• Allison McMIllian

Mandalay Bay guard shares experience with Ellen DeGeneres

Jesus Campos, a guard at the Mandalay Bay resort and casino, was interviewed by Ellen DeGeneres on her show this week; during the interview, which aired Wednesday, Oct. 18, 2017, Campos revealed details about the few moments before the Las Vegas massacre which killed 58 people and injured over hundreds, according to Fox News

Campos told DeGeneres he had trouble reaching the shooter’s floor to inspect a door that was left ajar on the night of the shooting. The door from the stairwell to the 32nd floor was blocked off.

“There was a metal bracket holding the door in place,” Campos said, ”That was just out of the ordinary. It’s not normal.”

Campos said he got to the floor through another stairwell and looked over the metal bracket from the other side. Before the shooting began, he claims he heard a drilling sound near Paddock’s room and immediately called security. Maintenance worker Stephen Schuck was sent to investigate.

When Campos was walking back into the hallway from a room that leads to the stairwell, the door, which he claimed was heavy, closed behind him.

"I believed that’s what caught the shooter’s attention,” Campos said. “As I was walking down, I heard rapid fire. At first I took cover. I felt the burning sensation. I went to go lift my pant leg up and I saw the blood.”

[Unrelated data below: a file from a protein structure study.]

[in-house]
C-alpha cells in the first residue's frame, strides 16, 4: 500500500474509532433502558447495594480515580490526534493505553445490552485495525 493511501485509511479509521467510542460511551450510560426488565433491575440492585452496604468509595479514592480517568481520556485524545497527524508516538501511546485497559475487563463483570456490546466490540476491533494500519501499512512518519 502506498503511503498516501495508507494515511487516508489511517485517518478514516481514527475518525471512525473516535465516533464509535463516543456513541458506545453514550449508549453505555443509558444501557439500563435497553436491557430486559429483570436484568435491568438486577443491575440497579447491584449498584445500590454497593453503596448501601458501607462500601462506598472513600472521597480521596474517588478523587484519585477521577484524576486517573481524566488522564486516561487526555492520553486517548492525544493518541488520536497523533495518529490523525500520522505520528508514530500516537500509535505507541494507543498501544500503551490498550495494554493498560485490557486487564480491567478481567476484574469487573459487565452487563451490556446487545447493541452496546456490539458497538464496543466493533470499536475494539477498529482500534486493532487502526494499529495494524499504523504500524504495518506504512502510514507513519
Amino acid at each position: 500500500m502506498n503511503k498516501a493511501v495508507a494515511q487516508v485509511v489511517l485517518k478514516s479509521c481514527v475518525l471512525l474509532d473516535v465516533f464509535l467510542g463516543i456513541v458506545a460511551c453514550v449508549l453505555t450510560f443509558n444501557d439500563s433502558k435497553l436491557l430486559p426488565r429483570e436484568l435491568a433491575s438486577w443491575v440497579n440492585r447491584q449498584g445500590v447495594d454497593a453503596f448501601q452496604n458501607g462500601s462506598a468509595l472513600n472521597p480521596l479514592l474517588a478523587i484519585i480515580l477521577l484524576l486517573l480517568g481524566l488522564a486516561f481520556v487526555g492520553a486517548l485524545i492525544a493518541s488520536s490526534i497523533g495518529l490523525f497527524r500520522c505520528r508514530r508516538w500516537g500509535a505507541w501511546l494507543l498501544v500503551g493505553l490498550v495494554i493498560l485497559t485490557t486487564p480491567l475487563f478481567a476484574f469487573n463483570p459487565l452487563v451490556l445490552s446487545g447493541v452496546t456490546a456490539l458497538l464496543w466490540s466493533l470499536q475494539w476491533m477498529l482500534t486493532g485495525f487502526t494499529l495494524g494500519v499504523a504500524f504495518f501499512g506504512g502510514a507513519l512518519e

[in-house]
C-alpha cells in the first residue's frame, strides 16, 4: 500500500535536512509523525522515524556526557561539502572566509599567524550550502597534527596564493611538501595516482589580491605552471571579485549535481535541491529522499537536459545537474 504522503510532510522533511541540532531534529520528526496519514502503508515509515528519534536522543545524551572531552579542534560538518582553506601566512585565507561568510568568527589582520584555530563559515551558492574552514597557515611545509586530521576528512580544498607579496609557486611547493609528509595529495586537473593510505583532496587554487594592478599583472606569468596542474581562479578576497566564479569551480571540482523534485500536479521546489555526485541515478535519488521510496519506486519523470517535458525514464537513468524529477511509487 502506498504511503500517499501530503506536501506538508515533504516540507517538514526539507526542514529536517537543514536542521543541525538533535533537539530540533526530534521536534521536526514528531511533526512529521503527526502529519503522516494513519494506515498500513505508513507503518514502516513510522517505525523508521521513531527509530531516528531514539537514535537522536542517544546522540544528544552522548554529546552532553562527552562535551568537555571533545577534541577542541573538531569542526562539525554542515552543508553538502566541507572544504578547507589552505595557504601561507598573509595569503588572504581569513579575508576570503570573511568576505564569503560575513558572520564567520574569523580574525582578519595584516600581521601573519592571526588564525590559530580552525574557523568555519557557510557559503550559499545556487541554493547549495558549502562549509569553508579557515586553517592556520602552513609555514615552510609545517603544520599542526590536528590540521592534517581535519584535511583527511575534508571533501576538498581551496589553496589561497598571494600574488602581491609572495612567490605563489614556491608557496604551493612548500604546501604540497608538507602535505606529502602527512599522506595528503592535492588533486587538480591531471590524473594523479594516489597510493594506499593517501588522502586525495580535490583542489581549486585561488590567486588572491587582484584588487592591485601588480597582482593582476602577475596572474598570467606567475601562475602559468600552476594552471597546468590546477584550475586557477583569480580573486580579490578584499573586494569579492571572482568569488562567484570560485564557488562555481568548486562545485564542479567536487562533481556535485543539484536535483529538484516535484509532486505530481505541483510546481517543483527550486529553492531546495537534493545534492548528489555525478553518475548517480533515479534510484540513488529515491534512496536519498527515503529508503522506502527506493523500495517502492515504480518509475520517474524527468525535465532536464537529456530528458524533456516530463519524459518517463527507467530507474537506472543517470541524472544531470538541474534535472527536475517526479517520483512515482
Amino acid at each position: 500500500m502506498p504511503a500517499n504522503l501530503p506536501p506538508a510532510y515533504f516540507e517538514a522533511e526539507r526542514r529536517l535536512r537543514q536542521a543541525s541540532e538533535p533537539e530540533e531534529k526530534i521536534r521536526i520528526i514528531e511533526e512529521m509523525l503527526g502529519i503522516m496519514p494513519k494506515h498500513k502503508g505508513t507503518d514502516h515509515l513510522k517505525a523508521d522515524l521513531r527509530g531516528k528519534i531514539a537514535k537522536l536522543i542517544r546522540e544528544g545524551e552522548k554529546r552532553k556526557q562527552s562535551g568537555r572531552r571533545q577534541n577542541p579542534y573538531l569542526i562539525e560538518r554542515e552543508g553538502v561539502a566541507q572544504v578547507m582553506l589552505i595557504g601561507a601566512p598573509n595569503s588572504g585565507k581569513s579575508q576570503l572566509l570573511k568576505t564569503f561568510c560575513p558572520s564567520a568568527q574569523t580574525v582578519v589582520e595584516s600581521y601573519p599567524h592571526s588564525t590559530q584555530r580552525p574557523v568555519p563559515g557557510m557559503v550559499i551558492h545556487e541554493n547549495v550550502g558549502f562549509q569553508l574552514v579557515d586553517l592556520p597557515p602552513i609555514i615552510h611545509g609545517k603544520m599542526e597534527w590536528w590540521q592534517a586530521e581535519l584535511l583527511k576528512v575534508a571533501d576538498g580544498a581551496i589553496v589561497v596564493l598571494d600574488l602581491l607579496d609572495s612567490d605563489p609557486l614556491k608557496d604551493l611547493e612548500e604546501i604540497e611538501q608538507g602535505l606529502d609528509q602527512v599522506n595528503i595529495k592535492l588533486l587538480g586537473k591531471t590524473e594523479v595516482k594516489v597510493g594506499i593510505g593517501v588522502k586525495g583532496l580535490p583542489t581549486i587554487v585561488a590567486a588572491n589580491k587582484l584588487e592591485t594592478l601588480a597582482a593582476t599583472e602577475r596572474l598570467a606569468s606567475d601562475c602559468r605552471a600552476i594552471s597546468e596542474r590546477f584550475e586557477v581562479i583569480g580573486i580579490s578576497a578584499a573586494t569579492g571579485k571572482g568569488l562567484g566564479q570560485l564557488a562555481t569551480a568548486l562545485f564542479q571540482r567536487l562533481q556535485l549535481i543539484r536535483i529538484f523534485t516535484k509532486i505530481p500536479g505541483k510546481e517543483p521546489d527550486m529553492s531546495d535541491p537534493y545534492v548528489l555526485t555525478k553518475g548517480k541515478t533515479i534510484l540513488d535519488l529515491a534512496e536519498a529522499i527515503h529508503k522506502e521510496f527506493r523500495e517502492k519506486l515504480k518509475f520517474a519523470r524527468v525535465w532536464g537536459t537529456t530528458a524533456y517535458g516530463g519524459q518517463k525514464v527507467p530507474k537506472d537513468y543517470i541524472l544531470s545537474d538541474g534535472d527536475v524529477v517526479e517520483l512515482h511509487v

Campos said that Paddock was firing from behind the closed door of his room but wasn’t sure how.

Schuck got to the floor through an elevator and said he didn’t notice the firing until he got closer to Paddock’s room.

“Once I got more than halfway is when I saw Jesus, and I started to hear shooting," Schuck said. "And I thought – at the time I didn’t know it was shooting – I thought it was a jackhammer and, as an engineer, I thought, 'we are not working up here late at night. We wouldn’t be doing that.'”

Schuck said Campos leaned out from his hiding spot and yelled for him to take cover, which saved his life.

“Everyone came together to help that night, even in the darkest hour,” said Campos, who thanked the Las Vegas police, FBI, first and hospital workers.